Computerized sensors that warn drivers they’re about to rear-end another vehicle or prevent other types of accidents are available on models made by every major auto manufacturer.
The problem, according to a U.S. safety agency and accident-prevention advocates, is that these lifesaving technologies are optional equipment that makes its way onto a tiny minority of vehicles.
“We’re not talking about the future. This is not flying cars,” said Robert Molloy, director of the highway safety office at the National Transportation Safety Board, which called installation of such automation one of its “Most Wanted” safety enhancements. “This can be done.”
Frustrated by last year’s 7.2 percent jump in highway deaths to more than 35,000 — the steepest increase in 50 years — and the slow adoption of new technologies designed to address the problem, the NTSB has included several roadway safety issues on its Most Wanted list this year.
The agency is calling for action to reduce fatalities on multiple fronts: preventing distractions such as smartphone use, decreasing driving while impaired by alcohol and drugs, and driving down fatigue-related crashes. A unifying solution that addresses at least a portion of all these issues is the suite of new safety technology, the safety board said.
While fully autonomous cars are years away, sensors and computers have made incremental automation possible, NTSB board member Earl Weener said. For the moment, this new technology is mainly available only in luxury packages and not standard equipment.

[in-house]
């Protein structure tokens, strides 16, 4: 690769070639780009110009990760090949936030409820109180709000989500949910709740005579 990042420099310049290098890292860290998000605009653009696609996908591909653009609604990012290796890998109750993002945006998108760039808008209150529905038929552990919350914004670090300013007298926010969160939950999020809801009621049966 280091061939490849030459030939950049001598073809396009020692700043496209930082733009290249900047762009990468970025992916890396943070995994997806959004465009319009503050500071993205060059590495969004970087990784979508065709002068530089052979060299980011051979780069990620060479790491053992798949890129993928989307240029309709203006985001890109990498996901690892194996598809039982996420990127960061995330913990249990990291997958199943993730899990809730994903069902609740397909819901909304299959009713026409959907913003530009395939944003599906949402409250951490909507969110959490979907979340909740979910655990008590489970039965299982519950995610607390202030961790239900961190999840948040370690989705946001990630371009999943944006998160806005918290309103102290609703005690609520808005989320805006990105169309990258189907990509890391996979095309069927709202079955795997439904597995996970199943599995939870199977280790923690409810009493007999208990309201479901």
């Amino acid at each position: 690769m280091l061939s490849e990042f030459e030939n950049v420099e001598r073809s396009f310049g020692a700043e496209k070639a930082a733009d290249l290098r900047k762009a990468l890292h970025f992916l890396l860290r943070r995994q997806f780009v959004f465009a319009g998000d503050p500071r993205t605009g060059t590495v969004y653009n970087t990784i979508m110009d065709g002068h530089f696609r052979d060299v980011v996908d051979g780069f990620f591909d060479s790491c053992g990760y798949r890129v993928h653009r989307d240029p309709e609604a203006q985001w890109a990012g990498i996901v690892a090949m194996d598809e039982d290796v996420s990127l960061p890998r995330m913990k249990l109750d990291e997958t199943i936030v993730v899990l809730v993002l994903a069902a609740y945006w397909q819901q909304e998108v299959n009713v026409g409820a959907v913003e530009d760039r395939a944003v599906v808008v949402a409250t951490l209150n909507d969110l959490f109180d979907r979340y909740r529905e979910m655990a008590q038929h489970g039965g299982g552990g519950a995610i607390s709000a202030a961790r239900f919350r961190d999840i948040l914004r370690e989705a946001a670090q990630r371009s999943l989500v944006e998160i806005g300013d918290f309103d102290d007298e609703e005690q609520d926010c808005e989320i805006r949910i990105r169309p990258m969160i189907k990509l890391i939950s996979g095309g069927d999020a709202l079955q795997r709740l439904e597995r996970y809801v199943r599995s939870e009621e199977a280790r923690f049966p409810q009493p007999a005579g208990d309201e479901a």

The NTSB has no power to regulate and can only recommend safety improvements. It’s recent emphasis on automation is because the technology has matured. “The focus is on commercially available technology,” Weener said.
The technology is designed to address some of the biggest causes of crashes and deaths. A National Highway Traffic Safety Administration study in 2013 found that one-third of reported crashes began with a rear-end collision.
Devices can now sense when a vehicle is about to collide with another or an object on the road, issuing a warning to a driver. In some cases, these forward-collision warning systems are connected directly to a vehicle’s brakes and can automatically slow or stop.
Other systems can follow a highway’s lane markings and monitor whether it’s safe to change lanes. Side-facing cameras or sensors can also warn when another car is in the blind spot. So-called adaptive cruise control will sense the speed of the vehicle ahead, speeding up or slowing down to maintain a safe distance.
The auto industry supports the new technology, but is concerned that including it as standard equipment immediately will drive up the costs of new cars, said Wade Newton, spokesman for the Alliance of Automobile Manufacturers.
“Automakers are marketing these technologies aggressively and hope customers will consider them,” he said. “But in the end the final choice to purchase any of these technologies — and whether the cost impact moves the vehicle to a more expensive price range — really does rest with the customer.”
The Alliance doesn’t have data on costs of the new equipment, which is proprietary information for each manufacturer, Newton said.
NHTSA, which sets U.S. policy for most safety devices on the roads, has taken some steps to push for the new technology. Earlier this year, it reached an agreement with auto manufacturers to install automatic braking systems on all cars by 2022.
While the safety agency is pleased with the agreement, it would prefer to see the devices in cars sooner, Weener said.
“What we would really like to see, just like seat belts, is this equipment available as standard equipment,” he said.